DC's Hunter Gatherers
Given the recent slew of politicians being caught and investigated for accepting inappropriate donations and favors from special-interests, it is no surprise that the presidential candidates' fundraising strategies are getting a closer look....
Given the recent slew of politicians being caught and investigated for accepting inappropriate donations and favors from special-interests, it is no surprise that the presidential candidates' fundraising strategies are getting a closer look. Large donations—and the motives behind them—are a murky issue, though hardly a partisan one; for every billionaire hedge-fund manager who raises more than $100,000 for Sen. Obama, there is an oil-trading company owner who bundles over $50,000 worth of contributions for Sen. McCain.
With bundled donations, special-interests can sidestep the contribution limits in campaign finance laws by allowing one individual to collect money from a variety of sources, thereby "bundling" the small donations into one large sum and delivering it to a candidate. It is no surprise that the collector in this scenario (or what the New York Times in an important editorial today aptly called the "hunter gatherer") can use this method of fundraising to their advantage, bringing in the usual suspects of special access and favors to the world of campaign finance. By controlling the contributions of many different donors, the bundler has more power (and a larger sum of money) than if he or she donated alone.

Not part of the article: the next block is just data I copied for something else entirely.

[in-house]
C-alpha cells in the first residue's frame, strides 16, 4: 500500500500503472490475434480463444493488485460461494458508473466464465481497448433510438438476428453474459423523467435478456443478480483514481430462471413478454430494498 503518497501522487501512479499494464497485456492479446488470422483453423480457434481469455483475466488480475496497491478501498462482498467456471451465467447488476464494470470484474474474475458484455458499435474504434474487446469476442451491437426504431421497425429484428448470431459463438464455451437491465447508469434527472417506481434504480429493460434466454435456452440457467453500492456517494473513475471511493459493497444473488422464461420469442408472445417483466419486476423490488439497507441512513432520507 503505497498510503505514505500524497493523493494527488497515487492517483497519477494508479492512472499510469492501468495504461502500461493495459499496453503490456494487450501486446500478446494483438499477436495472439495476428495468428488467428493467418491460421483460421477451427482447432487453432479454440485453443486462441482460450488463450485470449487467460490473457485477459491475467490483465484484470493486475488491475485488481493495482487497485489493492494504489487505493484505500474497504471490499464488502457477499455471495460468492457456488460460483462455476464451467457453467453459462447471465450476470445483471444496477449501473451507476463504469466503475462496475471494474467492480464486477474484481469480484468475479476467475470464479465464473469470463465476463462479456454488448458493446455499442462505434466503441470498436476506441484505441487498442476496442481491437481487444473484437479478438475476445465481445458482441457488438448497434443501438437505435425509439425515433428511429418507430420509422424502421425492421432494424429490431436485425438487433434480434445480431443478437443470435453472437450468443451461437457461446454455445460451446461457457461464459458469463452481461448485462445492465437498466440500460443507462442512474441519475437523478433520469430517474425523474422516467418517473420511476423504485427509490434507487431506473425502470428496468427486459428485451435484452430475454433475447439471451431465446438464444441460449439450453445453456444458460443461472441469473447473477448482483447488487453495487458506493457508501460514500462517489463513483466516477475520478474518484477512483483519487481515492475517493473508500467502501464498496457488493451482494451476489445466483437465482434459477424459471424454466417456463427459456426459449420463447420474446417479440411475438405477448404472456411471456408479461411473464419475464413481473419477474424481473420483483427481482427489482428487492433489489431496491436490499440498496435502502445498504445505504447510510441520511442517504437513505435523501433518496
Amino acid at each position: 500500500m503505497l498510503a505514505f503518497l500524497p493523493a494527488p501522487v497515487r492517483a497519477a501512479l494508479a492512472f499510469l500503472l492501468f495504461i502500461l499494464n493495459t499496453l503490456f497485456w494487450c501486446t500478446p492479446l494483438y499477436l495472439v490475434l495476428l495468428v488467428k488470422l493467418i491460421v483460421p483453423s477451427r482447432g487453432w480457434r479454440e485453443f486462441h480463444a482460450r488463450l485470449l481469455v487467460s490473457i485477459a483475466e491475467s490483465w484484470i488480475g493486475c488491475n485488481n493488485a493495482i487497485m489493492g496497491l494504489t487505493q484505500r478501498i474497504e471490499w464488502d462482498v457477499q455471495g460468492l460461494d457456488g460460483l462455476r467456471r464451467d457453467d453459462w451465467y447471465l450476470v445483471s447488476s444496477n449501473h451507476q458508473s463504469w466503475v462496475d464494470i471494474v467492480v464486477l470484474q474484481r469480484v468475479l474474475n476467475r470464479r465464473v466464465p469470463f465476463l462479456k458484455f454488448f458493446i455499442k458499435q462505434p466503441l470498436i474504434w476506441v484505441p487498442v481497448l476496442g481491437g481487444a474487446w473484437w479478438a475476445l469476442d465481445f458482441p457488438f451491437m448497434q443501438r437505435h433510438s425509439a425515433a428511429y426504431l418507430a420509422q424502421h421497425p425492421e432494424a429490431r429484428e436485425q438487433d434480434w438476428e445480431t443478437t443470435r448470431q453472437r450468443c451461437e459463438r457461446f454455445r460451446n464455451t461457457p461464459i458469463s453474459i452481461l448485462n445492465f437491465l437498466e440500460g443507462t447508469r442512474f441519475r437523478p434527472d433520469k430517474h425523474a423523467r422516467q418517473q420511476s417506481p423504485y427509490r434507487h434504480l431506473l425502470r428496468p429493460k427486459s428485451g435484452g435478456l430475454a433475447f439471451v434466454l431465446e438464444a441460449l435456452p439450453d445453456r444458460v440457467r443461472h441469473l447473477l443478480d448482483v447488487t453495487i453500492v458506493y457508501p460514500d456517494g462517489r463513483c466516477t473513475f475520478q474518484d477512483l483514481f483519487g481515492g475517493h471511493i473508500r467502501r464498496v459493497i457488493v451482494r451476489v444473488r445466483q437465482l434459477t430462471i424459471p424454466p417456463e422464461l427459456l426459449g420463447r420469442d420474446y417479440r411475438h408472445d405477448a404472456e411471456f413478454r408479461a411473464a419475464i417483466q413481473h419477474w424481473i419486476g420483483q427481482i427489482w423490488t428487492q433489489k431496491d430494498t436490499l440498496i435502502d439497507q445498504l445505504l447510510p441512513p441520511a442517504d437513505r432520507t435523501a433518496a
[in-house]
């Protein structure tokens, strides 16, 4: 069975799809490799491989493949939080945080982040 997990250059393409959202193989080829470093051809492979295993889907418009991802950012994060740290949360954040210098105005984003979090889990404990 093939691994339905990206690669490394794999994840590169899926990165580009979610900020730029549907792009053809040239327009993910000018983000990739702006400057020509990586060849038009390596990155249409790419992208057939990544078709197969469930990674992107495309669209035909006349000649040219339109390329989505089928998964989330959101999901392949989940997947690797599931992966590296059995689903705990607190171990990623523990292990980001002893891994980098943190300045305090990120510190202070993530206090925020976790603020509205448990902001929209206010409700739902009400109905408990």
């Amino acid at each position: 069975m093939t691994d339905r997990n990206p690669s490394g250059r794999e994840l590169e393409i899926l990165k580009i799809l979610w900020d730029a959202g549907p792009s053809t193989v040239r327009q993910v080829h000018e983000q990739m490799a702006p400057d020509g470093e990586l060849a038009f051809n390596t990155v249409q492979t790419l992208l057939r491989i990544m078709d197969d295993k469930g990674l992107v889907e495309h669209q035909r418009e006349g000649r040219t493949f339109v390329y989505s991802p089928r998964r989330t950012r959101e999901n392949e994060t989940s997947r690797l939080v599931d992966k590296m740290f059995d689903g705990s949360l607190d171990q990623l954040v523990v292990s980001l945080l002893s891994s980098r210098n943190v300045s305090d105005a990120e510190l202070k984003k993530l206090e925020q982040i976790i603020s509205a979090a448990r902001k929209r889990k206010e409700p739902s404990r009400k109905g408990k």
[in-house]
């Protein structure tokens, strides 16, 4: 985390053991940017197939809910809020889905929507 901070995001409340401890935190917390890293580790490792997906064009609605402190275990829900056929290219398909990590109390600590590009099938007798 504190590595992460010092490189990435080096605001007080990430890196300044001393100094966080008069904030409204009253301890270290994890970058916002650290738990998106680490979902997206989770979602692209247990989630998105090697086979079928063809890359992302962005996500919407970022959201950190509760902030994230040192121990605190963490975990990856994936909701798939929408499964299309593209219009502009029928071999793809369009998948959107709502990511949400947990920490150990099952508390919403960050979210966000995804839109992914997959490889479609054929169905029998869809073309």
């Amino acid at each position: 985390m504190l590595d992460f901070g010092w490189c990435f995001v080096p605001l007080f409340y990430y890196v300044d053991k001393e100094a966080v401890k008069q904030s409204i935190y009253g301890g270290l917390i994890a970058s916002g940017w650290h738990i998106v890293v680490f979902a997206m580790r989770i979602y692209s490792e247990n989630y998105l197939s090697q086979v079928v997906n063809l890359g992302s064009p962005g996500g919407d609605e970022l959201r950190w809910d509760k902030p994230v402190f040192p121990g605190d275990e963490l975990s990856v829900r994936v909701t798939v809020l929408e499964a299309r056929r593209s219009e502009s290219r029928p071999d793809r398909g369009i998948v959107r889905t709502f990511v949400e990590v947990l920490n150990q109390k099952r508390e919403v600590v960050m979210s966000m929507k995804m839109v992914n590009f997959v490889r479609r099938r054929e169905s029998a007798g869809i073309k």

One central concern with bundling is that by circumventing the contribution limits that are meant to check the influence a wealthy donor can have over a campaign, a bundler who controls the purse-strings of many donors has the same level of undue influence as someone who can donate unlimited campaign cash. Bundlers are winning out with the same type of unwarranted power and influence that contribution limits were originally meant to restrain, all while technically not breaking any laws.
When thinking about ways to repair the presidential campaign finance system, (a pledge that has been made by both McCain and Obama), it is clear that the ramifications of bundling both there and in Congressional campaigns should be seriously considered. Requiring full disclosure of bundling activity above a certain threshold is one important step that should be considered in the larger process (and ultimate goal) of repairing the damage and self-interested agendas that currently afflict campaigns.